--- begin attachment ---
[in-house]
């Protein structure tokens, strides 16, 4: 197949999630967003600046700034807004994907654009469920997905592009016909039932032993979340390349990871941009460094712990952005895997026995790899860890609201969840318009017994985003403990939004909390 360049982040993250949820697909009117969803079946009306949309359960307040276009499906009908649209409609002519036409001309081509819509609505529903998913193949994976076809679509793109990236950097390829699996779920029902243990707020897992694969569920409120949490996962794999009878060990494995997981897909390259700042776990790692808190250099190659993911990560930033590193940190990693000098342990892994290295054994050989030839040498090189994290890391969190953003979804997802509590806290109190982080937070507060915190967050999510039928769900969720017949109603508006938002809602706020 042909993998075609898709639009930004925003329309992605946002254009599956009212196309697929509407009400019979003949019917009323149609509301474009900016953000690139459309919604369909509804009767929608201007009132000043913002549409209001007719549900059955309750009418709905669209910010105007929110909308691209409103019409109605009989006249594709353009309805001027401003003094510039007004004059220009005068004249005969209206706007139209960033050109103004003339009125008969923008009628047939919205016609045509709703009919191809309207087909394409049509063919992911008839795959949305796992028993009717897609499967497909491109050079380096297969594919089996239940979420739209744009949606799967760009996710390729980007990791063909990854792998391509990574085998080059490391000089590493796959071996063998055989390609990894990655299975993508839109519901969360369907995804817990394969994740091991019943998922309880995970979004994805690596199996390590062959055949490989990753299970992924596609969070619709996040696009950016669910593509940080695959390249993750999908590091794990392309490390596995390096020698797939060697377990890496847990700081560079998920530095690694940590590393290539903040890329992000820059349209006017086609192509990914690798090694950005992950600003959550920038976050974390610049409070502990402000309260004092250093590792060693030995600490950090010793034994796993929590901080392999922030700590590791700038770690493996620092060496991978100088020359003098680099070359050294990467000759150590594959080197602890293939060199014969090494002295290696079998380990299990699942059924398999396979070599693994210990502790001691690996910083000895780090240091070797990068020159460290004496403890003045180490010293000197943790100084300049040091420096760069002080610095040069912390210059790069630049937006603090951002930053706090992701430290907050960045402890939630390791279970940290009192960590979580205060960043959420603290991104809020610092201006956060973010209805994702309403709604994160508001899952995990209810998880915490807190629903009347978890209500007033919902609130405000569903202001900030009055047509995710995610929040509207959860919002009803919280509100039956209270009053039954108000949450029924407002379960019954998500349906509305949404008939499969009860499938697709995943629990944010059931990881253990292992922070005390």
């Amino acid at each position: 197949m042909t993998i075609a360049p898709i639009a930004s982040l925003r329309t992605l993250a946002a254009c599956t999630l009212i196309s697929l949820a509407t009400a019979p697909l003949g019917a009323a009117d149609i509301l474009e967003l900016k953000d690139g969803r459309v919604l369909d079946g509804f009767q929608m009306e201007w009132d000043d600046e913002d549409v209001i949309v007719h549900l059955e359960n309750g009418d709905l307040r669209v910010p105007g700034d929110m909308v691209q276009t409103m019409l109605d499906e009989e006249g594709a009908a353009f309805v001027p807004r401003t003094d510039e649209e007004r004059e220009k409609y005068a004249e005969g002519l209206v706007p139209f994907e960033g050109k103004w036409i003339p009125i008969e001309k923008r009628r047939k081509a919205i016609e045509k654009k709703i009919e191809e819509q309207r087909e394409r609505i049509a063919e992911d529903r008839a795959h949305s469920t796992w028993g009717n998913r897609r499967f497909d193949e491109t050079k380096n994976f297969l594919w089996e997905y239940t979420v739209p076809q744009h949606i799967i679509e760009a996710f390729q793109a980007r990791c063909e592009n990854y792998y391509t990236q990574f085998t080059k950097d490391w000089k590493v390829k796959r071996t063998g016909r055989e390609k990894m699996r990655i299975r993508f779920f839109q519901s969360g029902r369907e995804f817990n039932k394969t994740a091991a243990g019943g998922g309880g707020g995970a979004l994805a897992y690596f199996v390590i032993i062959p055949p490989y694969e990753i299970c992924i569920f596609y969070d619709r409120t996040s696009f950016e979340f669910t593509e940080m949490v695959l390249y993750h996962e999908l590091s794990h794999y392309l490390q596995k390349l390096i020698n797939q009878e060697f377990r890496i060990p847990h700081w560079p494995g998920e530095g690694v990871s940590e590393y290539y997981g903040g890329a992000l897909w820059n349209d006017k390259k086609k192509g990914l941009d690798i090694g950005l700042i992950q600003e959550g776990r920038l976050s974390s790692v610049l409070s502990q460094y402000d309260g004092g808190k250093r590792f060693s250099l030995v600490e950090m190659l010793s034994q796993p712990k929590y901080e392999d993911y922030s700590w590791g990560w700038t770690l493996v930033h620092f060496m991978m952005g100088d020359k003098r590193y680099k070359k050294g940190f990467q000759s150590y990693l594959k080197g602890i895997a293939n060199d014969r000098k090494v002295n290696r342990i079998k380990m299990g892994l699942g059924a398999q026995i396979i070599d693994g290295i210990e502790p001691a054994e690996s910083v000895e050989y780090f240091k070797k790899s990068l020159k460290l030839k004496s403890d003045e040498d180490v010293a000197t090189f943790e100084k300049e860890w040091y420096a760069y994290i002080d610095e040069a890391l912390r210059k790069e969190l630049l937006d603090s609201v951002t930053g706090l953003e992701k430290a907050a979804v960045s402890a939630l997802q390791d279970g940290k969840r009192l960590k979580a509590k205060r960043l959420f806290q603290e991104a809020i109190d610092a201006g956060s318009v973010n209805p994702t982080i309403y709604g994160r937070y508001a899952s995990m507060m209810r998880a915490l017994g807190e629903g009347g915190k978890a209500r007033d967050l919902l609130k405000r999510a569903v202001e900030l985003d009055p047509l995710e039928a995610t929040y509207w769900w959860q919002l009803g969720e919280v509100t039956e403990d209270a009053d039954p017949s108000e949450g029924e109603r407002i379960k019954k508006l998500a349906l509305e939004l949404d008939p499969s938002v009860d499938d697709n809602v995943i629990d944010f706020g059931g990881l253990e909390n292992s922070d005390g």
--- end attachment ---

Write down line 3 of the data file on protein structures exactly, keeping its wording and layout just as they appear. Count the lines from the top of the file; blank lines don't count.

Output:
């Amino acid at each position: 197949m042909t993998i075609a360049p898709i639009a930004s982040l925003r329309t992605l993250a946002a254009c599956t999630l009212i196309s697929l949820a509407t009400a019979p697909l003949g019917a009323a009117d149609i509301l474009e967003l900016k953000d690139g969803r459309v919604l369909d079946g509804f009767q929608m009306e201007w009132d000043d600046e913002d549409v209001i949309v007719h549900l059955e359960n309750g009418d709905l307040r669209v910010p105007g700034d929110m909308v691209q276009t409103m019409l109605d499906e009989e006249g594709a009908a353009f309805v001027p807004r401003t003094d510039e649209e007004r004059e220009k409609y005068a004249e005969g002519l209206v706007p139209f994907e960033g050109k103004w036409i003339p009125i008969e001309k923008r009628r047939k081509a919205i016609e045509k654009k709703i009919e191809e819509q309207r087909e394409r609505i049509a063919e992911d529903r008839a795959h949305s469920t796992w028993g009717n998913r897609r499967f497909d193949e491109t050079k380096n994976f297969l594919w089996e997905y239940t979420v739209p076809q744009h949606i799967i679509e760009a996710f390729q793109a980007r990791c063909e592009n990854y792998y391509t990236q990574f085998t080059k950097d490391w000089k590493v390829k796959r071996t063998g016909r055989e390609k990894m699996r990655i299975r993508f779920f839109q519901s969360g029902r369907e995804f817990n039932k394969t994740a091991a243990g019943g998922g309880g707020g995970a979004l994805a897992y690596f199996v390590i032993i062959p055949p490989y694969e990753i299970c992924i569920f596609y969070d619709r409120t996040s696009f950016e979340f669910t593509e940080m949490v695959l390249y993750h996962e999908l590091s794990h794999y392309l490390q596995k390349l390096i020698n797939q009878e060697f377990r890496i060990p847990h700081w560079p494995g998920e530095g690694v990871s940590e590393y290539y997981g903040g890329a992000l897909w820059n349209d006017k390259k086609k192509g990914l941009d690798i090694g950005l700042i992950q600003e959550g776990r920038l976050s974390s790692v610049l409070s502990q460094y402000d309260g004092g808190k250093r590792f060693s250099l030995v600490e950090m190659l010793s034994q796993p712990k929590y901080e392999d993911y922030s700590w590791g990560w700038t770690l493996v930033h620092f060496m991978m952005g100088d020359k003098r590193y680099k070359k050294g940190f990467q000759s150590y990693l594959k080197g602890i895997a293939n060199d014969r000098k090494v002295n290696r342990i079998k380990m299990g892994l699942g059924a398999q026995i396979i070599d693994g290295i210990e502790p001691a054994e690996s910083v000895e050989y780090f240091k070797k790899s990068l020159k460290l030839k004496s403890d003045e040498d180490v010293a000197t090189f943790e100084k300049e860890w040091y420096a760069y994290i002080d610095e040069a890391l912390r210059k790069e969190l630049l937006d603090s609201v951002t930053g706090l953003e992701k430290a907050a979804v960045s402890a939630l997802q390791d279970g940290k969840r009192l960590k979580a509590k205060r960043l959420f806290q603290e991104a809020i109190d610092a201006g956060s318009v973010n209805p994702t982080i309403y709604g994160r937070y508001a899952s995990m507060m209810r998880a915490l017994g807190e629903g009347g915190k978890a209500r007033d967050l919902l609130k405000r999510a569903v202001e900030l985003d009055p047509l995710e039928a995610t929040y509207w769900w959860q919002l009803g969720e919280v509100t039956e403990d209270a009053d039954p017949s108000e949450g029924e109603r407002i379960k019954k508006l998500a349906l509305e939004l949404d008939p499969s938002v009860d499938d697709n809602v995943i629990d944010f706020g059931g990881l253990e909390n292992s922070d005390g």